New religious research network

25 June 2019

Twelve renowned European institutions are participating in the EU project "Research Infrastructure on Religious Studies" (ReIReS). Its aim is to promote and network the exchange of religious knowledge and research. Johannes Gutenberg University Mainz (JGU) is part of the cooperation. Talmud expert Leor Jacobi from Israel will use his chance as a ReIReS scholarship holder to investigate the Yom Kippur ritual of the medieval Jewish community in Mainz.

He first visited Mainz University about two years ago. "Back then, I gave a presentation at a conference on the Hebrew practice of bookbinding in medieval Catalonia," says Leor Jacobi. He remembers the subsequent discussion with experts from Italy, France, and Spain. Now he is back in Mainz to do research in a completely different field: The religious studies scholar from Jerusalem would like to learn more about the Yom Kippur practices in Magenza, as the city of Mainz was called in medieval Hebrew.

"At the moment, we don't know anything in this connection. There are no relevant publications," explains Jacobi. Yom Kippur, the Day of Atonement, is the holiest day of the year in the Jewish calendar. It is a strict day of fasting and a considerable number of prayer services take place. "The Ashkenazi liturgical texts produced in Germany are all very similar in essence, but some parts can vary considerably. Textual order can also be different. It can happen that rabbis compose whole passages anew. One aspect of my research will take the form of a comparison of the various surviving liturgies."

Access to libraries and archives

Jacobi is the first scholarship holder to come to Mainz under the aegis of the EU program "Research Infrastructure on Religious Studies" (ReIReS). ReIReS was launched only in February 2018 and will be funded for three years through Horizon 2020, the EU Framework Program for Research and Innovation. Twelve European institutions are participating, including the John XXIII Foundation for Religious Studies, the University of Warsaw in Poland, KU Leuven in Belgium and, of course, Johannes Gutenberg University Mainz. Professor Claus Arnold of the JGU Faculty of Catholic Theology is in charge of the Mainz subproject and is assisted by Alexandra Nusser, who coordinates all activities in the field.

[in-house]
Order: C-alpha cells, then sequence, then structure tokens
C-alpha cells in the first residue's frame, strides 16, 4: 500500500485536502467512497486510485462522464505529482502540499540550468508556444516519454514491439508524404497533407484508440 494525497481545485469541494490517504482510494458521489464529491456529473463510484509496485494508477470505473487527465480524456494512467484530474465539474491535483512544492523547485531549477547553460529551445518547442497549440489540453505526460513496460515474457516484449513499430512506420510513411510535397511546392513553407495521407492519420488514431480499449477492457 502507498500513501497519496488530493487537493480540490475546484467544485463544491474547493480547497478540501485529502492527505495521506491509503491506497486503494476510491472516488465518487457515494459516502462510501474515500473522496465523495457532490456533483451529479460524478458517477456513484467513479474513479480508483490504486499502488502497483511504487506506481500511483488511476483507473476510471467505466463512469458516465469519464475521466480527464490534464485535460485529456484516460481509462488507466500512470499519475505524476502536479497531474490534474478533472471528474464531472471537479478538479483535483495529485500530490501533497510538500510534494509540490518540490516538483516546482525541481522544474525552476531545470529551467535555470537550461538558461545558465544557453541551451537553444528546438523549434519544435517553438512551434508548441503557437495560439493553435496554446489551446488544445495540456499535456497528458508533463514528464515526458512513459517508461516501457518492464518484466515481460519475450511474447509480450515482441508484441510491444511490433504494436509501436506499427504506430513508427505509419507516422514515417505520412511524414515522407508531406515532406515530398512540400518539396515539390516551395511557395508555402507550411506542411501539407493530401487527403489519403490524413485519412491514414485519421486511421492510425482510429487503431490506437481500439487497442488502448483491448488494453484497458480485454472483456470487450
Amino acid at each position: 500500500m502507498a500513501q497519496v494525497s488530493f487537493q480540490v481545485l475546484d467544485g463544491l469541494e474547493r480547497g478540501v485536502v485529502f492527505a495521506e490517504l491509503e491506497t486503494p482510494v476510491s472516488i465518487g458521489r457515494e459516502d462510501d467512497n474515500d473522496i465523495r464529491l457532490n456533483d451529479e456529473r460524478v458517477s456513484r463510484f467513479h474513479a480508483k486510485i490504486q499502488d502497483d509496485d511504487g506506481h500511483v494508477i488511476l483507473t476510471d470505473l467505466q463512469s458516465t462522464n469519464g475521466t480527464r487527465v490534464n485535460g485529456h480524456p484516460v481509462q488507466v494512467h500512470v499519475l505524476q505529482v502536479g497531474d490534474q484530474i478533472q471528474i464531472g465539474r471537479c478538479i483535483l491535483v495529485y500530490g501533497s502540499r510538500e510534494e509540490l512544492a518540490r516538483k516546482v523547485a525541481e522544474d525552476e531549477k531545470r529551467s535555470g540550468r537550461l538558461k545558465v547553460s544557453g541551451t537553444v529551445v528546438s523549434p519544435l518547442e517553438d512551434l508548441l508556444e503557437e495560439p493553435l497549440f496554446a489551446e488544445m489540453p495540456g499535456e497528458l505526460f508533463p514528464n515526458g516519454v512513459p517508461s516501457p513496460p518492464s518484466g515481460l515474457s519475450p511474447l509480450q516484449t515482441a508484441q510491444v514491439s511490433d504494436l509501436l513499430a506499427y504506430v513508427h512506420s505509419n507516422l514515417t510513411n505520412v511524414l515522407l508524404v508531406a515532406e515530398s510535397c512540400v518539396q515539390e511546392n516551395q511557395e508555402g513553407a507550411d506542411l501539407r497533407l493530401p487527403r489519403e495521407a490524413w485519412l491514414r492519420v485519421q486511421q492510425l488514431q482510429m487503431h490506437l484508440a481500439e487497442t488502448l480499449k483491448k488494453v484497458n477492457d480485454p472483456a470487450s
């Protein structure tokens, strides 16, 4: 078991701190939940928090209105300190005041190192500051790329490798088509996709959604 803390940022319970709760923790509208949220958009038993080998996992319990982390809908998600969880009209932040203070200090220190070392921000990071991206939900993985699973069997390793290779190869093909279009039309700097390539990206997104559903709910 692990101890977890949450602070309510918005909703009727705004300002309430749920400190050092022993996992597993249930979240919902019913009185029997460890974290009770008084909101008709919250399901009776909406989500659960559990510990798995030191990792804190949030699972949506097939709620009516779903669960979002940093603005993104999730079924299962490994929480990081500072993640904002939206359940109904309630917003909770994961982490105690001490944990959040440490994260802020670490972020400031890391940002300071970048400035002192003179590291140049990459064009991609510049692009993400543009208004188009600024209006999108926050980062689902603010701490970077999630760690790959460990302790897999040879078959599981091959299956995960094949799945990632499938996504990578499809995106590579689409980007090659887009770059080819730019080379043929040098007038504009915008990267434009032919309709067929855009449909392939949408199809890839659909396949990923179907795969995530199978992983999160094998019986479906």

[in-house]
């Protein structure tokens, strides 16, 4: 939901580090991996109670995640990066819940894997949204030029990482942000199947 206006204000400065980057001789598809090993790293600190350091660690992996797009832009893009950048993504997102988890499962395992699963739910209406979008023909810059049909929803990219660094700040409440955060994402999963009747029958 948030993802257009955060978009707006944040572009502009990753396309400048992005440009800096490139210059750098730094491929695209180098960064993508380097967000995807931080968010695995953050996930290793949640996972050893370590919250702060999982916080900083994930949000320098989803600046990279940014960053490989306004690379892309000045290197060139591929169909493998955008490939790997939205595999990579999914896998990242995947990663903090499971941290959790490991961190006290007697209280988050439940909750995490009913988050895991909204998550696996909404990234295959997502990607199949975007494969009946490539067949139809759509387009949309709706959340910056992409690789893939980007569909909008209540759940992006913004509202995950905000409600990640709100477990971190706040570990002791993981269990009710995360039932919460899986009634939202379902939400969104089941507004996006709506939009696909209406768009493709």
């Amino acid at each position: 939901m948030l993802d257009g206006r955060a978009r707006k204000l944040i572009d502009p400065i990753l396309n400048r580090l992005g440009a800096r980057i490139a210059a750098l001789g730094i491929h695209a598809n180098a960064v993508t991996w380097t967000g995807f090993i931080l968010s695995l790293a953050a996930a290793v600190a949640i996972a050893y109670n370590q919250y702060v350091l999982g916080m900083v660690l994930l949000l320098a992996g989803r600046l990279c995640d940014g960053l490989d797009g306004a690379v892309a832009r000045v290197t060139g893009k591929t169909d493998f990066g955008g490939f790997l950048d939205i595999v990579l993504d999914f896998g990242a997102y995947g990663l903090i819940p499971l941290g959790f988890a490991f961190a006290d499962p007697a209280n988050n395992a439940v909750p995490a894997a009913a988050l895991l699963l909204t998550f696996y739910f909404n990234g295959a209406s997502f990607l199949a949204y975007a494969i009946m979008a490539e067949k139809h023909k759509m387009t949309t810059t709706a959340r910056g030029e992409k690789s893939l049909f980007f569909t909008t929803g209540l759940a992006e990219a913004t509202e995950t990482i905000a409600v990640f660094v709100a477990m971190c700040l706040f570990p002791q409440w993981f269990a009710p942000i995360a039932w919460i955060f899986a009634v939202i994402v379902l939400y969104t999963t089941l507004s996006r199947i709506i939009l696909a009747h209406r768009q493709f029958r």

ReIReS provides an innovative infrastructure for religious research, a new network to promote international exchange. Amongst other things, the two-week scholarships give young researchers access to important European libraries and archives. In Mainz, the Martinus Library, the Wissenschaftliche Stadtbibliothek (Municipal Academic Library), the Institute of Mainz Church History as well as JGU's Hymnbook Archive and the JGU Departmental Library for Theology including the Jewish Library are all opening their doors to the scholars.

As soon as he arrived, Jacobi visited the Jewish Library at Mainz University and met with his host, Professor Andreas Lehnardt of the JGU Faculty of Protestant Theology. "There are only a few Jewish community libraries in Germany like this one here that survived the Second World War," explains the Professor of Judaic Studies. The collection comprising about 5,000 volumes is still owned by the Jewish Community of Mainz, but has been given in trust to JGU.